Get Professional Help with Your Self-Assessment
A Self-Assessment is one of the most important tax documents you’ll be dealing with when you’re self-employed, and if you’re not careful, it could be the one that causes you the most headaches.
Self-Assessment is a system HM Revenue and Customs (HMRC) uses to collect Income Tax.
You will need to complete a self-assessment if you are a limited company director, employed and earning over £100,000, earning over £50,000 and receiving child benefit, receiving property income or earning income that hasn’t been taxed.
To prepare and file your HMRC self-assessment tax return, you need to give us all your income records. These could include: employment, self-employment, partnership, property, dividends, interest, pension and also let us know of capital gains and losses, gifts and donations made, etc.
HMRC will often not tax you on the money you need to spend to keep your business running. For this reason, you can deduct many of the costs directly related to the work you do (such as travel between clients) from your gross income when calculating how much tax you need to pay. Such expenses are therefore known as ‘tax deductible’.
The different expenses you can include if you’re self-employed are:
- cost of stock bought for resale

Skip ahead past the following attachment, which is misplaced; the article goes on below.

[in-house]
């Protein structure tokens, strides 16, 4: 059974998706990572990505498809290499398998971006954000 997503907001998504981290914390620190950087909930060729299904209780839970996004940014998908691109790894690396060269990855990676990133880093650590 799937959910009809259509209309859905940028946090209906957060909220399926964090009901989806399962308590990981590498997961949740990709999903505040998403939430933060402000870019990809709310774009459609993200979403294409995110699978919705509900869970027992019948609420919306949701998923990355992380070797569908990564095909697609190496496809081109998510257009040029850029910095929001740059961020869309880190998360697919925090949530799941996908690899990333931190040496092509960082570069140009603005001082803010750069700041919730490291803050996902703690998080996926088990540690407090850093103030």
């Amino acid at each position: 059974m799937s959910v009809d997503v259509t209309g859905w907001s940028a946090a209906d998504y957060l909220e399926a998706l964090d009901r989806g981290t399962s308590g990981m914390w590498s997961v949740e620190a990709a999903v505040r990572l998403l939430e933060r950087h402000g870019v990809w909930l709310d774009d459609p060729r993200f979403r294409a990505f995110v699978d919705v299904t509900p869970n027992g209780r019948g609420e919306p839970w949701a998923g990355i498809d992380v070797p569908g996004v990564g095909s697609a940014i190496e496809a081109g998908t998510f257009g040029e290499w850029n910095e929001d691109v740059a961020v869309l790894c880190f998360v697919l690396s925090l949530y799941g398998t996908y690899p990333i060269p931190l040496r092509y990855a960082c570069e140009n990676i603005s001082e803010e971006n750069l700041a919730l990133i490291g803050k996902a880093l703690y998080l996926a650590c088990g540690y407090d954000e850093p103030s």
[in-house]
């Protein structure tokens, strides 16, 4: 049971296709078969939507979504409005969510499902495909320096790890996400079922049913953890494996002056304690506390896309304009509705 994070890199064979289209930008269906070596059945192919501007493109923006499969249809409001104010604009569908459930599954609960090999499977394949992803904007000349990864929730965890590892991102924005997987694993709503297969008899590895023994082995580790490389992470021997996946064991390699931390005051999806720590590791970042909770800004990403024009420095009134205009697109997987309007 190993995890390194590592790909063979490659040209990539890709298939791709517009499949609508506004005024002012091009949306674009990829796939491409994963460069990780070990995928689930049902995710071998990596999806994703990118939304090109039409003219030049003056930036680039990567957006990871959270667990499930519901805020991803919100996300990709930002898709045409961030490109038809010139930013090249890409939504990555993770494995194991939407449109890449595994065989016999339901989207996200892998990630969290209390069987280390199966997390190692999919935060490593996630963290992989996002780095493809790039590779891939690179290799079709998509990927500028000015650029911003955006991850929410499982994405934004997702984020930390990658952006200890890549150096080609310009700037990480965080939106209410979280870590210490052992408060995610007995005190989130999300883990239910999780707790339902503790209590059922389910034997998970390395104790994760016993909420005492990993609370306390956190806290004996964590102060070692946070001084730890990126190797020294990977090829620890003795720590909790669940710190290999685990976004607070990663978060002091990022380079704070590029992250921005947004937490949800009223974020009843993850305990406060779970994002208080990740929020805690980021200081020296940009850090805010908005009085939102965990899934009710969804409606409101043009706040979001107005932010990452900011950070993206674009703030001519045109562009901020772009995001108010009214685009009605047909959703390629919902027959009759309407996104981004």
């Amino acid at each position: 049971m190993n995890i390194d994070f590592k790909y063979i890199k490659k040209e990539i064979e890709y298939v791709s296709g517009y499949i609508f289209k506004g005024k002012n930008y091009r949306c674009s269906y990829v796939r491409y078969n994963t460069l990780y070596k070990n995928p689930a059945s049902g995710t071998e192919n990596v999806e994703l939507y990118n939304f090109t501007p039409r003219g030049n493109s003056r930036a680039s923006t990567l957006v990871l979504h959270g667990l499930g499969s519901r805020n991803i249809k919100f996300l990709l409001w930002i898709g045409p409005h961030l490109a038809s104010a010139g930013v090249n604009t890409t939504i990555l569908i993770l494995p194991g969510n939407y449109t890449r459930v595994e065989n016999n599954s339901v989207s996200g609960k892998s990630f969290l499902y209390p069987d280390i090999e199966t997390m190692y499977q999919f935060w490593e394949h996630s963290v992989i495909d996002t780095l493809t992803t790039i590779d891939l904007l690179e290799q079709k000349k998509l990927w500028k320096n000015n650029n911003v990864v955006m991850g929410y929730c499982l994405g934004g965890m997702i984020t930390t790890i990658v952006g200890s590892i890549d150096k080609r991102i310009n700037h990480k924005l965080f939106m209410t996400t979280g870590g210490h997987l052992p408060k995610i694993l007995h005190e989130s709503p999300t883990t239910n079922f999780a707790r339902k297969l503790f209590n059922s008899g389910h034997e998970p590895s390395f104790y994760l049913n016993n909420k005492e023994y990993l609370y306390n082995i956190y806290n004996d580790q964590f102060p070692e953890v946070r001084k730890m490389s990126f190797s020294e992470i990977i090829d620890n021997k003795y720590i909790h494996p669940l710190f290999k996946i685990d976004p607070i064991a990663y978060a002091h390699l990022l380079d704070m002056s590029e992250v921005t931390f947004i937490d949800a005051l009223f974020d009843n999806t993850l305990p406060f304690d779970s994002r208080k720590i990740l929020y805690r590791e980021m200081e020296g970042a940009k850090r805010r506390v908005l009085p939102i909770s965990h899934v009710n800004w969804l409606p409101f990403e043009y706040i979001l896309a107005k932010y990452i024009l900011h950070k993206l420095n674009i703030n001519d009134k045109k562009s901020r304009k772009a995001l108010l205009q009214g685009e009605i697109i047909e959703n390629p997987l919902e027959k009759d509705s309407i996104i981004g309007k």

- cost of equipment used at work
- wages, salaries and other staff costs
- payments to subcontractors (if you work in the construction industry)
- vehicle and travel expenses
- work building costs (including rent, power and insurance)
- repairs and maintenance for work buildings and vehicles
- office costs (including internet access, phones and stationery)
- advertising and business entertainment costs
- interest on loans
- bank, credit card and other financial charges
- accountancy, legal and other professional costs.
You don’t need to send in proof of your expenses, such as receipts, when you submit your Self Assessment tax return. You’ll need to keep records of expenses for five years after submitting your tax year return in case HMRC asks you to produce them.
If you fail to notify HMRC, you may face a fine or penalty and will have to submit Self Assessments for prior tax years where applicable.